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Wet Tail in Hamsters: Identifying, Treating, and Prevention

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A Comprehensive Guide to Safeguarding Your Furry Companion’s Health

Wet Tail in Hamsters Identifying, Treating, and Preventing this Menace
This illness is serious in hamsters and in most cases fatal

Wet tail, also known as proliferative ileitis or regional enteritis, is a prevalent and serious condition in hamsters. This guide aims to equip hamster owners with the knowledge to identify, treat, and prevent this deadly illness, ensuring the well-being of their beloved pets.

What Is Wet Tail in Hamsters?

Wet tail refers to diarrhea or loose stools in hamsters caused by an overgrowth of intestinal bacteria, often associated with Lawsonia intracellularis. Recognizing this condition early is crucial, as this type of ilness can be fatal if not treated promptly.

Symptoms of Wet Tail in Hamsters

Identification of this illness involves observing specific signs in your hamster’s behavior and appearance:

  • Wet tail and matted fur around the tail area
  • Foul odor
  • Diarrhea or loose stools
  • Unkempt appearance due to reduced grooming
  • Lethargy
  • Poor appetite
  • Hunched posture
  • Folded ears, sunken eyes
  • Dehydration
  • Aggressive behavior

Immediate veterinary attention is essential when these symptoms arise.

Causes of Wet Tail

Wet tail is primarily triggered by an overgrowth of bacteria in the hamster’s as we mentioned before but there are other issues that can cause this like, stress, unsanitary conditions, and exposure to sick hamsters can all contribute to the development of this deadly issue.

Stress, especially during weaning, is a significant factor. Changes in environment and diet can lead to bacterial overpopulation in the gut.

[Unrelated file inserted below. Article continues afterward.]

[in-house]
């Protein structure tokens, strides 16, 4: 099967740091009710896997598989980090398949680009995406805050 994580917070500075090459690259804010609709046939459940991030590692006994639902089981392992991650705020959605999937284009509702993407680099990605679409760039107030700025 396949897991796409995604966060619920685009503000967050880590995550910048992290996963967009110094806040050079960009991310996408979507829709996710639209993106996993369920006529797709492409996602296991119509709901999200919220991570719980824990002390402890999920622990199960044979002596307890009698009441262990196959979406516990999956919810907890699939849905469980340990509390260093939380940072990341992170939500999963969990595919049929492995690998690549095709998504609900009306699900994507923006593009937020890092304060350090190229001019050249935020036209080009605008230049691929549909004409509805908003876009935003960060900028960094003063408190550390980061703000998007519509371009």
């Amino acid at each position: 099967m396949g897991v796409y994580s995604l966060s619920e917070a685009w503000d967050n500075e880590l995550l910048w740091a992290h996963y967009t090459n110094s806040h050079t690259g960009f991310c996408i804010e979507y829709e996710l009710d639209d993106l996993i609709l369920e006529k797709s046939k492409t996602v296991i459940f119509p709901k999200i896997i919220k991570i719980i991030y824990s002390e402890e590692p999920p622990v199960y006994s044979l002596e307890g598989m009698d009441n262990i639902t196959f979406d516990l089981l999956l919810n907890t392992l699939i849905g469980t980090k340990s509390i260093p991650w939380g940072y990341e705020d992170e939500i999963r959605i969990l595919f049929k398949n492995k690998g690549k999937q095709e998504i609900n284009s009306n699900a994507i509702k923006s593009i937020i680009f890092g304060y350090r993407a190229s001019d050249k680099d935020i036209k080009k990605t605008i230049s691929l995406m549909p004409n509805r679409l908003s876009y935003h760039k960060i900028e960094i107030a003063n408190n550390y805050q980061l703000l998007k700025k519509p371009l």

Unsanitary Conditions:
Hamsters in dirty environments are more susceptible. The combination of stress and exposure to germs increases the risk.

Exposure to Another Sick Hamster:
Wet tail is highly contagious. Hamsters housed with infected companions or in overcrowded conditions are at risk.

Diagnosing Wet Tail

An veterinarian can accurately diagnose wet tail by examining your hamster and considering its medical history. Differentiating between this deadly illness and other causes of diarrhea is crucial for appropriate treatment.

Please do not try to self diagnose this illness as it’s something that needs to be treated pretty quickly.

Treatment of Wet Tail

Immediate veterinary intervention is vital for hamsters with wet tail. Treatment may involve:

Prescription antibiotics safe for hamsters are administered to combat bacterial overgrowth.

Subcutaneous fluids may be given to address dehydration.

Syringe Feeding:
Special hamster food or vegetable baby food may be recommended if your hamster is not eating.

Drops are available without a prescription, can be administered at home under veterinary guidance, but their effectiveness is not as potent as prescription antibiotics.

Prognosis for This Fatal Illness

Wet tail is often fatal, especially in very young or old hamsters. Early detection and treatment significantly improve the chances of survival. If you suspect your hamster has this illness, seek veterinary assistance promptly.

It’s one of those things that all hamster owners dread. So please ensure your hamster cage is clean and tidy and you don’t have any stressful factors that are being put on your little friend.

Preventing Wet Tail

While this fatal illness cannot always be prevented, proactive measures can reduce the risk:

Choosing a Healthy Hamster:
When selecting a hamster, ensure it is active, with open eyes and a dry, clean rear end. Avoid hamsters living with visibly unhealthy companions.

Preventative Drops:
Some veterinarians recommend administering these drops preventatively by mixing them into the water bottle.

Regular Cage Maintenance:
Clean the hamster’s cage and toys regularly to maintain a sanitary environment.

Separation of Hamsters:
If one hamster develops this health illness, separate them immediately and practice proper hygiene when handling multiple hamsters.

Wellness Examination:
Bring new hamsters to an exotics vet for a wellness examination within the first month of bringing them home. This allows early detection of potential health concerns.

A Comprehensive Guide to Safeguarding Your Furry Companion's Health

Understanding, preventing, and promptly addressing wet tail is crucial for hamster owners. By staying vigilant, maintaining a clean environment, and seeking immediate veterinary care, you can enhance the well-being of your furry friend and potentially save their life.


Here at Can My Hamster we help people learn all about their fury little friends. What foods they can eat, what things they can do and how to look after them. Please note though, we are not trained Vets we have just looked after Hamsters for many years. So if your hamster is showing any health concerns ensure you get them to a vet as soon as you can.

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